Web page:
Custom made cabinets are built to fit the location they are installed in. They might be simple storage cabinets in the basement, a new bathroom vanity or a complete set of kitchen cabinets. Today, most cabinets are made of plywood or particle board. Building your own cabinets requires knowing a little bit about plywood sizes and grades along with the actual woodworking skills you put to use in making them.
Plywood is sold in 4 x 8 foot sheets in a variety of thicknesses. Purchase plywood based on face grades and thickness to suit your purpose. In the case of cabinets such as vanities, kitchen cabinets and similar applications, acceptable grades and thickness are dependent on where the sheet of plywood will be used.
Make cabinet sides of 3/4, 5/8 or 1/2-inch plywood. Choose 3/4-inch or 5/8-inch to use European style hinges. Selecting 1/2-inch plywood for cabinets with face frames will save money and weight.
Use 1/4-inch plywood for the cabinet back unless it will support the weight of the cabinet, in which case 1/2 inch is a better choice. Select 1/2-inch plywood for drawer sides, fronts and backs, but 1/4 inch is suitable for drawer bottoms.
Plain front plywood doors are rare, but they can be made from 3/8-inch plywood. Simple frame and panel doors can have 1/4-inch plywood panels inserted into the frames.
Plywood has two faces, a front and a back, and is graded according to appearance and veneer matching quality. Four face grades are A, B, C and D for cabinet grades where A is the best and D is the least desirable. The back faces are graded from 1 to 4, with 1 being the most desirable and 4 the least.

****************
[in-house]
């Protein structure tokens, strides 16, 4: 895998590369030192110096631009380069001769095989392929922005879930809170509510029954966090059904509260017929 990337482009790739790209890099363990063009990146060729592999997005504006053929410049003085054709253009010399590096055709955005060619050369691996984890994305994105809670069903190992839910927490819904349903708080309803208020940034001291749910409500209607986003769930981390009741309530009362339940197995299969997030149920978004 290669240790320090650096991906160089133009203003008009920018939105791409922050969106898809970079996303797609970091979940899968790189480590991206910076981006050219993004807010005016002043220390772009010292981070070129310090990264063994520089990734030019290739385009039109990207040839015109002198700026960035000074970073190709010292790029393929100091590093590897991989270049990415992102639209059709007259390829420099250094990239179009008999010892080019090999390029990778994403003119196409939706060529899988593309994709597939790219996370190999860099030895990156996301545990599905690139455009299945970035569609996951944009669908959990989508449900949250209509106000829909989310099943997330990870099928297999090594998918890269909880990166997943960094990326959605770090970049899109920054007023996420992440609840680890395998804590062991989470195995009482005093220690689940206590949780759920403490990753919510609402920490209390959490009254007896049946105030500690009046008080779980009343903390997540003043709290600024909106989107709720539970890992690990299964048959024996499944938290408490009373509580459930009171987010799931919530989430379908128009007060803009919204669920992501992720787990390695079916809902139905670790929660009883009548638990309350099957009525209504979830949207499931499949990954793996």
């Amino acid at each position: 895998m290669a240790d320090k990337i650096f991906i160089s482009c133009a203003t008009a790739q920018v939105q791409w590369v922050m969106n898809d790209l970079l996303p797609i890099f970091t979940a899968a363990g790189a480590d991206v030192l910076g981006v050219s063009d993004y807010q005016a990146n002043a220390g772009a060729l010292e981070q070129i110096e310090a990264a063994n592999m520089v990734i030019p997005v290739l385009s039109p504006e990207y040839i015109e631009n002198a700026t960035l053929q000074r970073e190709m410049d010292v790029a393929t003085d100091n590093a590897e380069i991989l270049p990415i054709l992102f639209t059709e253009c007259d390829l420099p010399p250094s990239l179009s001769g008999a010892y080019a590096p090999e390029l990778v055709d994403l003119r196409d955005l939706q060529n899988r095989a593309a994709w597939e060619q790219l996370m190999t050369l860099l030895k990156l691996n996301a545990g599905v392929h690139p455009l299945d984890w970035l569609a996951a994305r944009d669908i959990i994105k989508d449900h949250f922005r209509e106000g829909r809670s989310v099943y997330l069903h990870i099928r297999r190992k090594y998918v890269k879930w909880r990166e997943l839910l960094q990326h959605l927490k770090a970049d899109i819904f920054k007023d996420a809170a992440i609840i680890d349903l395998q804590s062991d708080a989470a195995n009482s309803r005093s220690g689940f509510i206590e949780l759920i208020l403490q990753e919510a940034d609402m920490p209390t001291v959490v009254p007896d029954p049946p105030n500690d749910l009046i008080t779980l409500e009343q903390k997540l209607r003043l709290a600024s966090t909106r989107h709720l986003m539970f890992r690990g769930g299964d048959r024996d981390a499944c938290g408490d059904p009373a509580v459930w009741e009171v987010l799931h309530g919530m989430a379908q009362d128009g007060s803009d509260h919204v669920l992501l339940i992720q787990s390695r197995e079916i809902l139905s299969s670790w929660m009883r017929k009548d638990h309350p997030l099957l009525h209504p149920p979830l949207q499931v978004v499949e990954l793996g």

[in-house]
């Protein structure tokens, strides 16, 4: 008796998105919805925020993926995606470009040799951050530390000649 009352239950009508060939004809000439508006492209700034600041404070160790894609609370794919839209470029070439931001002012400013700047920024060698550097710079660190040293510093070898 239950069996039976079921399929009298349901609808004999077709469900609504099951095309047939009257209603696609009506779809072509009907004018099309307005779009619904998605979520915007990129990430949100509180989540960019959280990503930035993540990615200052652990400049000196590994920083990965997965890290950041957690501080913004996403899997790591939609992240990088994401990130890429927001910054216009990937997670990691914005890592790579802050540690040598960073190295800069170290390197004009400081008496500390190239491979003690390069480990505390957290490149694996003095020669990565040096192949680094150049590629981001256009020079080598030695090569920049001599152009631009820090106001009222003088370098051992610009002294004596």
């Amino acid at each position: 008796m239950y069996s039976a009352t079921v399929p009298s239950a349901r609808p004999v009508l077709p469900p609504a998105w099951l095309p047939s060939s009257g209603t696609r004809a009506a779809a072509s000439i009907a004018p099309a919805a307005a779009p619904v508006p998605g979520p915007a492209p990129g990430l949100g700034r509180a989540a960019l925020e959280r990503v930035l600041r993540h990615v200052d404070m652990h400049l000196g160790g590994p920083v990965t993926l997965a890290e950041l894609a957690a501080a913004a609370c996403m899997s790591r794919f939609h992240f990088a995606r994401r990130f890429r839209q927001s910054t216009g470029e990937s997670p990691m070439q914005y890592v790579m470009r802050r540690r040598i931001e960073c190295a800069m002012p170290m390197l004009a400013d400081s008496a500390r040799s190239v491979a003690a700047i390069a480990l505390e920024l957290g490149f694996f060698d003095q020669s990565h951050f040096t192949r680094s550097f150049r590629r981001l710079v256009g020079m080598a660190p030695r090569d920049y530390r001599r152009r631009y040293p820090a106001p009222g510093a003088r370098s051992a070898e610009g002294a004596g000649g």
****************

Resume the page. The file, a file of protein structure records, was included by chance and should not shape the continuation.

A1, A2, B1 and B2 are quality grades used for applications in which both sides of the sheet will be visible, such a kitchen cabinet with exposed sides. A3, B3 and C3 would be good where only one side will be seen, such as a cabinet with drawers. A4, B4 and C4 grades have only one good side, so used them for cabinet backs, drawer bottoms and similar applications.
Plywood panels are sold in home centers using fractions of an inch. Measuring carefully, we might find 1/2-inch plywood is only 31/64 thick, a full 1/32 of an inch thinner than expected. Cabinet manufacturers specify a plus zero, minus 1.2 mm tolerance. It's easier to deal with an undersized piece of plywood than an oversize one.
Check the face marking on a sheet of plywood sold as a fraction of an inch thickness, and you might be surprised to find it has a metric specification. Many plywood manufacturers today produce plywood that is measured in millimeters rather than inches.
Select plywood for cabinet building depending on how it will be used and whether it will be seen. Plywood is the choice of woodworkers who build fine quality cabinets. Choosing the correct thickness and grade is the first step in the final build plan.